Ciotti, F., Lana, M., & Tomasi, F. (2014). "TEI, ontologies, linked open data: Geolat and beyond.” Journal of the Text Encoding Initiative, (8).

Conatser, T. (2013). “Changing medium, transforming composition.” Journal of Digital Humanities, 2.

Desmet, C., Balthazor, R., Cummings, R., Hilton, N., Mitchell, A., & Hart, A. (2005). “<emma>: Reforming composition with XML.” Literary and Linguistic Computing, 20(Suppl): 25-46.

Eide, 0. (2014). “Ontologies, data modeling, and TEI.” Journal of the Text Encoding Initiative, (8).

Flanders, J. (2004). “The rhetoric of performative markup.” Critical Inquiry, 31 (1): 49-84.

Flanders, J., & Fiormonte, D. (2007). “Markup and the digital paratext.” Digital Humanities 2007: Conference Abstracts.

McNely , B., & Teston, C. (2015). “Tactical and strategic: Qualitative approaches to the digital humanities.” In Jim Ridolfo and William Hart-Davidson (eds.), Rhetoric and the Digital Humanities. Chicago: University of Chicago Press, pp. 111-126.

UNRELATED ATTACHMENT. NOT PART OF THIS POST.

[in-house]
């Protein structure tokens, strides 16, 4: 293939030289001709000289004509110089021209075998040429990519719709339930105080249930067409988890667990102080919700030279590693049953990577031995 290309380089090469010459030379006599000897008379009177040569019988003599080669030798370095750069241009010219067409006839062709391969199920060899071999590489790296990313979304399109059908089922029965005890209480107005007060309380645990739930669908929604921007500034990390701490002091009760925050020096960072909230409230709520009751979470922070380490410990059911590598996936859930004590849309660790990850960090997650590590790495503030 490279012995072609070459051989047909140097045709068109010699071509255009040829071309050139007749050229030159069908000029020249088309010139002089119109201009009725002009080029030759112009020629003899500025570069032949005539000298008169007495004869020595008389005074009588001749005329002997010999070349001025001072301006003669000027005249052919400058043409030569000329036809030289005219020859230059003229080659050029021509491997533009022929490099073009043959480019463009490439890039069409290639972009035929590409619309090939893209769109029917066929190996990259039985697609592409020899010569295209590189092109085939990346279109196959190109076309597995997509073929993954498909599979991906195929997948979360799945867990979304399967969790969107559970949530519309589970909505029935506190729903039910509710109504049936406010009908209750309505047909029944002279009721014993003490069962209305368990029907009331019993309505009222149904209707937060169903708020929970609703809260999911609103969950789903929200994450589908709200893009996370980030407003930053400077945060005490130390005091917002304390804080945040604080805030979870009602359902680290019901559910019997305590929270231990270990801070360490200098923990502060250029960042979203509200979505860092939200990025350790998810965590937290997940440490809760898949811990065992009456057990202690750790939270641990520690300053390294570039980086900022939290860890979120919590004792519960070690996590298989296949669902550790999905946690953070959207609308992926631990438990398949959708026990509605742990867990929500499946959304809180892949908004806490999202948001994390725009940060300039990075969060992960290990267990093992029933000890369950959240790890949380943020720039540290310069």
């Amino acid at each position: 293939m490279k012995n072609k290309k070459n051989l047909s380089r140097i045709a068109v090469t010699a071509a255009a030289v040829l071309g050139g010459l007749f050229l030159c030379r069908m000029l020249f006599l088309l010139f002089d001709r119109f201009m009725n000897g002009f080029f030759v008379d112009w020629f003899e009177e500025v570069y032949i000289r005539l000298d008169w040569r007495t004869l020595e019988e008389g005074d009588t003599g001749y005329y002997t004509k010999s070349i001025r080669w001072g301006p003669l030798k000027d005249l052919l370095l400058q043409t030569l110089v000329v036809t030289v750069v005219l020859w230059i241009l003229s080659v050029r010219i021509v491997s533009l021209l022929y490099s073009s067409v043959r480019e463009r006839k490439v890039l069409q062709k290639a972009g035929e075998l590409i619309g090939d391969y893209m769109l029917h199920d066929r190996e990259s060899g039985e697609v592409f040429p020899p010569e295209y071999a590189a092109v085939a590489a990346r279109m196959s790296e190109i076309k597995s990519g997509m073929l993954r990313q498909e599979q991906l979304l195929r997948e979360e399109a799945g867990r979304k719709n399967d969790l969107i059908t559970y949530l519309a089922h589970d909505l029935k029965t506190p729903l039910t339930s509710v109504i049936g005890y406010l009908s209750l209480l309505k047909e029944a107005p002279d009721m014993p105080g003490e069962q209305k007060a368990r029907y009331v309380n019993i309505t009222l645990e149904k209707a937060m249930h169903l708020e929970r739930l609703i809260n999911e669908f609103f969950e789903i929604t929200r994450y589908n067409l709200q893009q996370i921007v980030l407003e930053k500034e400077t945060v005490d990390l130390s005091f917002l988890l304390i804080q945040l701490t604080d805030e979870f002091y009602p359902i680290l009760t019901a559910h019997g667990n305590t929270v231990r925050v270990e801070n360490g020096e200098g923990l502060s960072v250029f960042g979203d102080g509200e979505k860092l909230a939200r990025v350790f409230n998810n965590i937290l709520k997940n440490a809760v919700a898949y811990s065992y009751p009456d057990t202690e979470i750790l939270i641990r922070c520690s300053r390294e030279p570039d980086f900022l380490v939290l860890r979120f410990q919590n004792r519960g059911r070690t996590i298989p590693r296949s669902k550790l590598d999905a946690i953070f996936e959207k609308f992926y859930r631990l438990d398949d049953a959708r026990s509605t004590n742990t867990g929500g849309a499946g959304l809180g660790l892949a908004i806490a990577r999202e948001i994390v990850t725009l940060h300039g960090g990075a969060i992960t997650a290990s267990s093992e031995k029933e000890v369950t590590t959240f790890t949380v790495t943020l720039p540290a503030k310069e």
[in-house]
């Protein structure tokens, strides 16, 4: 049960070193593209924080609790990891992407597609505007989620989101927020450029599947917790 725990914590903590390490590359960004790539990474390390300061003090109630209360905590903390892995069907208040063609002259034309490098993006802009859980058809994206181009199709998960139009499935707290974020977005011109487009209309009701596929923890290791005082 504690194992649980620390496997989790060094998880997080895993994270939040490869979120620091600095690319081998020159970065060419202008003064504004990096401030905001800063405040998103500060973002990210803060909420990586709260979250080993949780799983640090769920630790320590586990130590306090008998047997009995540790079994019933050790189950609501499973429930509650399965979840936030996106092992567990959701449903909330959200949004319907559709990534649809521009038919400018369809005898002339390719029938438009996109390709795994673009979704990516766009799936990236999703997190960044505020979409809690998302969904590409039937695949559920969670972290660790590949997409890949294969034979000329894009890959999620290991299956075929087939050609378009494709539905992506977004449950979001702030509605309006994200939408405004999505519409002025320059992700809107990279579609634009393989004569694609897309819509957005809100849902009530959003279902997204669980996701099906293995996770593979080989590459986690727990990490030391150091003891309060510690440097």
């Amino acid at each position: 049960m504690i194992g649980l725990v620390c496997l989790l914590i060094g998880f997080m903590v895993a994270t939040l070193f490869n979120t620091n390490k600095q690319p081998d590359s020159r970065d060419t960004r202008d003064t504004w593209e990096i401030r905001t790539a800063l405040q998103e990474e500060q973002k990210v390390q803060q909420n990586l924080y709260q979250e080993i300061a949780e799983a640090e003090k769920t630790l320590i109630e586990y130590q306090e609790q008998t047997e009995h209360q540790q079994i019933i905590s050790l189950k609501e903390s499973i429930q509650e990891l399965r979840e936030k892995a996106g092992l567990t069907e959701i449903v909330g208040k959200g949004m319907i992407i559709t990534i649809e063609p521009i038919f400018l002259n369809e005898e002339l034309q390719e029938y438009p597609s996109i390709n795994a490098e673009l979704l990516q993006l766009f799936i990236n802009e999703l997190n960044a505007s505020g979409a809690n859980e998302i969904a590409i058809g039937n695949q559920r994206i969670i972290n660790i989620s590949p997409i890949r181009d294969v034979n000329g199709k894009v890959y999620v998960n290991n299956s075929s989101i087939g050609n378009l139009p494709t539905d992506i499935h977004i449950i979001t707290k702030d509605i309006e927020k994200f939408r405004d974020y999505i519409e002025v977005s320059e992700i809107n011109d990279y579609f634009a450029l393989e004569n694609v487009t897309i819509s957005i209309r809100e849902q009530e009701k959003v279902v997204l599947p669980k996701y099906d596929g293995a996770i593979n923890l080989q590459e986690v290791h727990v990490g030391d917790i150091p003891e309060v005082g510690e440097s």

Piez, W. (2001). “Beyond the 'descriptive vs. procedural’ distinction.” Markup Languages, 3(2): 141172.

Renear, A. (2000). “The descriptive/procedural distinction is flawed.” Markup Languages, 2(4): 411420.

Sperberg-McQueen, C. M., Huitfeldt, C., & Renear, A.

(2000). “Meaning and interpretation of markup.” Markup Languages, 2(3): 215-34.

Sperberg-McQueen, C. M., Marcoux, Y., & Huitfeldt,

C. (2014). “Transcriptional implicature: A contribution to markup semantics.” Digital Humanities 2014: Conference Abstracts.

Sperberg-McQueen, C. M., Marcoux, Y., & Huitfeldt,

C. (2010). “Two representations of the semantics of TEI Lite.” Digital Humanitis 2010: Conference Abstracts.

Wernimont, J., & Flanders, J. (2011). “Possible worlds: Authorial markup and digital scholarship.” Digital Humanties 2011: Conference Abstracts.

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Conference Info


ADHO - 2017

Hosted at McGill University, Université de Montréal

Montréal, Canada

Aug. 8, 2017 - Aug. 11, 2017

438 works by 962 authors indexed

Series: ADHO (12)

Organizers: ADHO